If you want to talk further, don't hesitate to send me a pm because like I said, I have been there pretty recently myself.

Take care
 

ThatLady

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At this point, it doesn't sound like your therapist is suggesting a change to another therapist. He's just asked for a consultation; probably, with someone he feels has special expertise that will help him (and you) help you. It doesn't mean he's rejecting you. To the contrary, it shows he cares enough to want to provide you with the very best possible care.

If you trust your therapist - and it sounds like you do - trust his judgement in this matter and try to be as open as you can possibly be with the consultant. That will help your therapist to give you the care you need. :hug:
 

Halo

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Actually TL makes a good point. After re-reading your posts I realized that your current therapist has not said that he is referring you to someone else only that he is asking for a consultation. My apologizes for misreading your post. I do agree with TL when she says that he is not rejecting you but trying to do what he can to help you and provide the best care.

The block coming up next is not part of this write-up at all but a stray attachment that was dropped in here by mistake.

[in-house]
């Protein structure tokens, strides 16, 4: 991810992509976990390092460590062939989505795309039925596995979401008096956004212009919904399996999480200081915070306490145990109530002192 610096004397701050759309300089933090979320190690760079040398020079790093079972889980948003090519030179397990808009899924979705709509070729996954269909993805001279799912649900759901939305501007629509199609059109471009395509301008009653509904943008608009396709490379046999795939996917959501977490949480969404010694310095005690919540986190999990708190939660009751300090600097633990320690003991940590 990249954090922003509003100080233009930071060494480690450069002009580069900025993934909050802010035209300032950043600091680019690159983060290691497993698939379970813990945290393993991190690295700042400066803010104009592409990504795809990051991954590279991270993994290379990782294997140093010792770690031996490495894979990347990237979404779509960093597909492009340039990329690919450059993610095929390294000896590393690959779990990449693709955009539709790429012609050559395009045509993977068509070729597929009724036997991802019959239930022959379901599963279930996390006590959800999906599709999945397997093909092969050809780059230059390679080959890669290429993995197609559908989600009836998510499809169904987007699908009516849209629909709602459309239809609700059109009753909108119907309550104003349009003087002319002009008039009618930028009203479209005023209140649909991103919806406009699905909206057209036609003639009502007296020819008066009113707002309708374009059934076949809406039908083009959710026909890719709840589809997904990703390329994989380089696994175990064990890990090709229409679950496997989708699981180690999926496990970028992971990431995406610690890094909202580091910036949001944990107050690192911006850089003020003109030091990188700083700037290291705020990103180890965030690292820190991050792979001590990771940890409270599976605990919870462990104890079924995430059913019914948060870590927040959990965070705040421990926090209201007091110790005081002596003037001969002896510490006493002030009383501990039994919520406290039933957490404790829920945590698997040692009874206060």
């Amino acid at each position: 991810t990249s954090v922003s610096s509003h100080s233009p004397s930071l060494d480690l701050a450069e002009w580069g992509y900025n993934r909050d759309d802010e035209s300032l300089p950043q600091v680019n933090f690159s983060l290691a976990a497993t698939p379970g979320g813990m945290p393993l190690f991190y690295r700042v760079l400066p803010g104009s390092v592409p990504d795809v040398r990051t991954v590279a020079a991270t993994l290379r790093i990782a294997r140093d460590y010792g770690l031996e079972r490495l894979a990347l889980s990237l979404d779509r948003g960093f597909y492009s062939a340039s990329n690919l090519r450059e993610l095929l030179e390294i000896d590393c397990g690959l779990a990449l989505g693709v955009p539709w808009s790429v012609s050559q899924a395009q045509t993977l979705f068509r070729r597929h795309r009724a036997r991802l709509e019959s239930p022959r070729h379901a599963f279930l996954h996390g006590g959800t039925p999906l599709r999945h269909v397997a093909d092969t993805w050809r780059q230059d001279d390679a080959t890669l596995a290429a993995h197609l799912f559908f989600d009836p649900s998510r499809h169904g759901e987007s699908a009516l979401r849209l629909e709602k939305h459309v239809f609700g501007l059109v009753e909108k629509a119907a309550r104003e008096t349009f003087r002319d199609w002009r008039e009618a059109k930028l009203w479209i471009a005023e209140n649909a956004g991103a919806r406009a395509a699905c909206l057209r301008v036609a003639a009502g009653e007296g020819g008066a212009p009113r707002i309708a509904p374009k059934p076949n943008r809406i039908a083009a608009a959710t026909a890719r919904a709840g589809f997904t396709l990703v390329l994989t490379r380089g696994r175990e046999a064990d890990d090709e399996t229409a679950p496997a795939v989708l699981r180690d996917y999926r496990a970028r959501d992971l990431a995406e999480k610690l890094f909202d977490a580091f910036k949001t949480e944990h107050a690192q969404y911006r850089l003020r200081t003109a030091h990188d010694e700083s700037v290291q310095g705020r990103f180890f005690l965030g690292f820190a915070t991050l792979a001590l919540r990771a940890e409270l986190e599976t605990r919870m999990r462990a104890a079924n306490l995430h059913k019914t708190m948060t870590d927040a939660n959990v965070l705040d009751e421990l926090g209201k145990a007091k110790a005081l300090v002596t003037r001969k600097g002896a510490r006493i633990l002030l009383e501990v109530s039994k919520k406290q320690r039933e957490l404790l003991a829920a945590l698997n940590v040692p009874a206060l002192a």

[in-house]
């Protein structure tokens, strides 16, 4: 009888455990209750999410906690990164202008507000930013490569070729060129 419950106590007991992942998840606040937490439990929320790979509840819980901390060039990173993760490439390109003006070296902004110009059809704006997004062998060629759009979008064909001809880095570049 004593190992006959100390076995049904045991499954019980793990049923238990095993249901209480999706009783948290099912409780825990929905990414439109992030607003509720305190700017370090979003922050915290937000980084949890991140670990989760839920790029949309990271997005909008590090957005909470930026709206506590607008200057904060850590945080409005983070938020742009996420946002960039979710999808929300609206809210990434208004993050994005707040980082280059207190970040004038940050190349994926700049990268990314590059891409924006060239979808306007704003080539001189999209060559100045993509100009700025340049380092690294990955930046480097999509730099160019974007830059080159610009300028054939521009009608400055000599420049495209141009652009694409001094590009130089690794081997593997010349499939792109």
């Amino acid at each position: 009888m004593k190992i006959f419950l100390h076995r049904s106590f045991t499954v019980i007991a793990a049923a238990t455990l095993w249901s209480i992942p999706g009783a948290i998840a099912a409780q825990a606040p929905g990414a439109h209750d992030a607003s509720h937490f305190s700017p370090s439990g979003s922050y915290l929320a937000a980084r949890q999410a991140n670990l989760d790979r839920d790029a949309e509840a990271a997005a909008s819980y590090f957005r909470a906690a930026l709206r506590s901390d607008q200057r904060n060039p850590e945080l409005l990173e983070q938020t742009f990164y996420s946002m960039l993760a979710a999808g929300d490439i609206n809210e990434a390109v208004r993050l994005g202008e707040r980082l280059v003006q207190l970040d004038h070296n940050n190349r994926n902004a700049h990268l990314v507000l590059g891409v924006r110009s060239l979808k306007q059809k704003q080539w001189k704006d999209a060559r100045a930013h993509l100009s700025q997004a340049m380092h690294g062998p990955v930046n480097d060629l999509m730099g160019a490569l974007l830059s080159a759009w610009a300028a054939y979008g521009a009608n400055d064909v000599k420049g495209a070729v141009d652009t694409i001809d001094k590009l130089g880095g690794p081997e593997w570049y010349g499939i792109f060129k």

This is really a positive thing that is happening in your theraputic relationship and hopefully some good can come from it that will help you.
 

pocono

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Thank you for everyone who responded to my post yesterday. I guess I have several fears:

1. That someone will give the advice that Dr. Baxter did and suggest I start over with someone else. (I'm a little worried that I don't like the administrator's responce....seems like that should carry some weight.)
2. That he may get good advice but ultimately nothing will change.
3. That he is really tired of me and is using this as a "graceful" way to get out.

I read Nancy and ThatLady's posts just before I went to bed and they temporarily helped me calm my fears. I do trust my therapist's judgement and I do believe he really does want the best for me. So I tried to rest on that knowledge last night.